Friday, February 13, 2009
Lib at Large: Reuniting Grateful Dead members, fans happy about tour - but not ticket prices
Bill Kreutzmann, the drummer for the Grateful Dead, is one happy man. He has a new band, a power trio called BK3 that's making its San Francisco debut tonight at the Independent, an intimate nightclub in the Western Addition.
It's one of a half dozen shows for Kreutzmann with BK3, a group he's formed with bassist Oteil Burbridge of the Allman Brothers Band and guitarist Scott Murawski of the band Max Creek.
After that short tour, Kreutzmann goes straight into rehearsals with his reunited Grateful Dead bandmates - Bob Weir, Mickey Hart and Phil Lesh - for a Dead tour that kicks off April 12 at the Greensboro Coliseum in North Carolina and ends May 10 with a homecoming show at Shoreline Amphitheater.
In addition to the new band and the new Dead tour, Kreutzmann has a new girlfriend and what sounds to me like a new lease on life.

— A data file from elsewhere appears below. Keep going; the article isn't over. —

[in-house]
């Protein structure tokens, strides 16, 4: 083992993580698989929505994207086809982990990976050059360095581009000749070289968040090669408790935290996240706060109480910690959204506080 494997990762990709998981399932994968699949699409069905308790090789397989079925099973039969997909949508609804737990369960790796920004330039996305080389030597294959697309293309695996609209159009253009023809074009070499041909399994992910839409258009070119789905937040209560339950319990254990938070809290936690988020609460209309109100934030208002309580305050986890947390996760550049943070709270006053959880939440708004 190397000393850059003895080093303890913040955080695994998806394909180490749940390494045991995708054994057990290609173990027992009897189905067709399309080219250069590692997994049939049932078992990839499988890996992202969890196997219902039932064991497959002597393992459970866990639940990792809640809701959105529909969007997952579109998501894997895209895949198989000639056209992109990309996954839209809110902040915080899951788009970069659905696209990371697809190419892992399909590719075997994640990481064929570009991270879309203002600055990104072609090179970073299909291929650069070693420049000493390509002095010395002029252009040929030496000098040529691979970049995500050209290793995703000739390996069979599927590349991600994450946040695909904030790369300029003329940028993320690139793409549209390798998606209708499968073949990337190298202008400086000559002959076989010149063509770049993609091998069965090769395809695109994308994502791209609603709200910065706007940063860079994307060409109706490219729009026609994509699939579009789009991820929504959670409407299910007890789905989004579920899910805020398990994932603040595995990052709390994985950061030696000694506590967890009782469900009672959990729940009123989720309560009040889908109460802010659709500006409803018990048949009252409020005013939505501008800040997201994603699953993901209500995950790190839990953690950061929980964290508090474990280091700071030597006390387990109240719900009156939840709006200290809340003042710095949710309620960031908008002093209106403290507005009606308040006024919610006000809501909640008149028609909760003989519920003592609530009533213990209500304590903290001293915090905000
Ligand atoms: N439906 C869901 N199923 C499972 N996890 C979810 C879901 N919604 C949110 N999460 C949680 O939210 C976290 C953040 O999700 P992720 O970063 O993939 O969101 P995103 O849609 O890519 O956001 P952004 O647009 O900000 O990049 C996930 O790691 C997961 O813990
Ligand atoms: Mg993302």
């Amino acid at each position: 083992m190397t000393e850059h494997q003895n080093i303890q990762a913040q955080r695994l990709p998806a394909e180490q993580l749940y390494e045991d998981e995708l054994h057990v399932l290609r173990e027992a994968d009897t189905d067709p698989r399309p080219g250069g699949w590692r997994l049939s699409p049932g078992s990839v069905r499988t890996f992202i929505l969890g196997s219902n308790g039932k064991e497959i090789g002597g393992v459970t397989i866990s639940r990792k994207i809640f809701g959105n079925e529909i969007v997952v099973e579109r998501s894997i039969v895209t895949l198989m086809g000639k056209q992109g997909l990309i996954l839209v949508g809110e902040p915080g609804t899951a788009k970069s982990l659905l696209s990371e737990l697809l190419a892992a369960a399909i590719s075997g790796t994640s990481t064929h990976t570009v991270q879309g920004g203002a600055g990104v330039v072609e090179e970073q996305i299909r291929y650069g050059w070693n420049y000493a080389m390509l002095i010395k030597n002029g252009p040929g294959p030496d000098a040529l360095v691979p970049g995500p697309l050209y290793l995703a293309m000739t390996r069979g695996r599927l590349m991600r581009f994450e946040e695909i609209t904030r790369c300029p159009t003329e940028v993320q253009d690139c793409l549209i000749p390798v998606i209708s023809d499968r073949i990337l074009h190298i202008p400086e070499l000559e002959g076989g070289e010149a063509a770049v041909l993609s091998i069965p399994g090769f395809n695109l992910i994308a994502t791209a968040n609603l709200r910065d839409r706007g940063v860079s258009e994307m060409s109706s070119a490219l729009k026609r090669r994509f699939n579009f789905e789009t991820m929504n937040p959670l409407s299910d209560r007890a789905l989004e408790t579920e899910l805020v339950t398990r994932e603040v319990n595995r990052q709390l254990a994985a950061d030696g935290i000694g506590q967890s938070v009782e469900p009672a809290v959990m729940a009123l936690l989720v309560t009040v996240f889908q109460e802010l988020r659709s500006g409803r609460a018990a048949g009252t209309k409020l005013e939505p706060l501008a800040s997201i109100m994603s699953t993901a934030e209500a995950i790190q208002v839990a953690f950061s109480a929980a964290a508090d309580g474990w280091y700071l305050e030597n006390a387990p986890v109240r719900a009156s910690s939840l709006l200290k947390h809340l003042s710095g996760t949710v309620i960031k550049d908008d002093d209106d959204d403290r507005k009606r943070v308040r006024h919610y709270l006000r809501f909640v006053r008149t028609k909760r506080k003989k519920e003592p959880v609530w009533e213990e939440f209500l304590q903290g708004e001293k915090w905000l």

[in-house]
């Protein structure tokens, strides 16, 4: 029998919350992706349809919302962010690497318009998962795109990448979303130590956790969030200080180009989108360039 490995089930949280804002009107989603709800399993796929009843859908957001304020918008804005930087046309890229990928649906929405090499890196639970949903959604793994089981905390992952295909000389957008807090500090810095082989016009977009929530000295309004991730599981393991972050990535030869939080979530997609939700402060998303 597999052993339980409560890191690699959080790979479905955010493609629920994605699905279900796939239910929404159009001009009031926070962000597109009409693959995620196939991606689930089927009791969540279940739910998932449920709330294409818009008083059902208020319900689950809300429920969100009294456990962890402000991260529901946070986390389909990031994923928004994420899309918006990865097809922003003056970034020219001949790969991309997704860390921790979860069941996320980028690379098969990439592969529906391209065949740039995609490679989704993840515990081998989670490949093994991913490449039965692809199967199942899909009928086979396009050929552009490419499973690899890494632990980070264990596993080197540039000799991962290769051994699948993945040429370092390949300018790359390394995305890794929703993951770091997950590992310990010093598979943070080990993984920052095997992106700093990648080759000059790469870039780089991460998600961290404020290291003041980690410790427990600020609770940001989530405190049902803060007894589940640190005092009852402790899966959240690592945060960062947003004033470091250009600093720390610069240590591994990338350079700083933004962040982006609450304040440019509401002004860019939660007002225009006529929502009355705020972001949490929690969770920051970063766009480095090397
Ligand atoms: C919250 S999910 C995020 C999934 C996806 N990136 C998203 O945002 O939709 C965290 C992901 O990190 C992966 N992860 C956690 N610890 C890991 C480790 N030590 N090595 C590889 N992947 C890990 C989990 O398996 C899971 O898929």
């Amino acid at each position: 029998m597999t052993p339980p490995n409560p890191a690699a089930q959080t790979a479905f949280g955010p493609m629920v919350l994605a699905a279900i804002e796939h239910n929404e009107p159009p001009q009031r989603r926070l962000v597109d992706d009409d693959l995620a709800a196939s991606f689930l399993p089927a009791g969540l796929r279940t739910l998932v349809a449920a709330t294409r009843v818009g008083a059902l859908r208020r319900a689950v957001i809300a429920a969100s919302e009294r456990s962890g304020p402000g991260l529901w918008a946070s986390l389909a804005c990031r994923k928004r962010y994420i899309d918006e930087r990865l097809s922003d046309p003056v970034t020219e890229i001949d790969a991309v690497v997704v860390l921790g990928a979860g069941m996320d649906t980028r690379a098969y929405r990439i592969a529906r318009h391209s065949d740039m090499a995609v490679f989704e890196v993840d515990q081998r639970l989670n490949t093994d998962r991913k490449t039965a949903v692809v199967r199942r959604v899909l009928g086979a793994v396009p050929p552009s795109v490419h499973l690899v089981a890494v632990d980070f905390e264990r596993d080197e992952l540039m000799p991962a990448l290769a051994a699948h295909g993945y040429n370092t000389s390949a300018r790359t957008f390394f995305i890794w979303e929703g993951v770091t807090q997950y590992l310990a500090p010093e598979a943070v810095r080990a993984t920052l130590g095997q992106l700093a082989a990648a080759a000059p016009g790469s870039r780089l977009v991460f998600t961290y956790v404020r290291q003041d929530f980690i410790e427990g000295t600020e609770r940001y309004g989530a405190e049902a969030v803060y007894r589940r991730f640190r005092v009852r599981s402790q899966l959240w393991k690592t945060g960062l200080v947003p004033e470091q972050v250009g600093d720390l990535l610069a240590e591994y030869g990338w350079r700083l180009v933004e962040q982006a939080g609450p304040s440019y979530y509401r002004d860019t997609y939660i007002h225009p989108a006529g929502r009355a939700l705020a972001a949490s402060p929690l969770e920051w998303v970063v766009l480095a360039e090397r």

"My personal life has changed immensely for the better," he told me from his home in Kauai, Hawaii. "I couldn't have dreamed of being this happy."
Too bad Deadheads aren't quite as joyful as he is these days. Many of them are furious over the nearly $100 ticket price the Dead is charging for the best reserved seats for its tour, the band's first in five years.
The outraged tone was set by a profane YouTube tirade by a female fan that has Deadhead chat sites and message boards buzzing over what is being seen in some quarters as price gouging by the ultimate egalitarian band.
As it turns out, $100 is sounding like a good deal.
"I've heard of tickets going for $1,200," Kreutzmann said. "They've been scalping tickets for horrendous amounts of money. And I really hate that, by the way. That's one of my pet peeves.
"There are people out there who just care about making money," he went on. "They don't care about the music or making the fans happy. Just because someone will pay $1,200 for a ticket, in this economic climate it's adding insult to injury. It's an uncool thing."
Plus it puts a lot of pressure on the Dead to live up to the elevated expectations that come with ticket prices that high.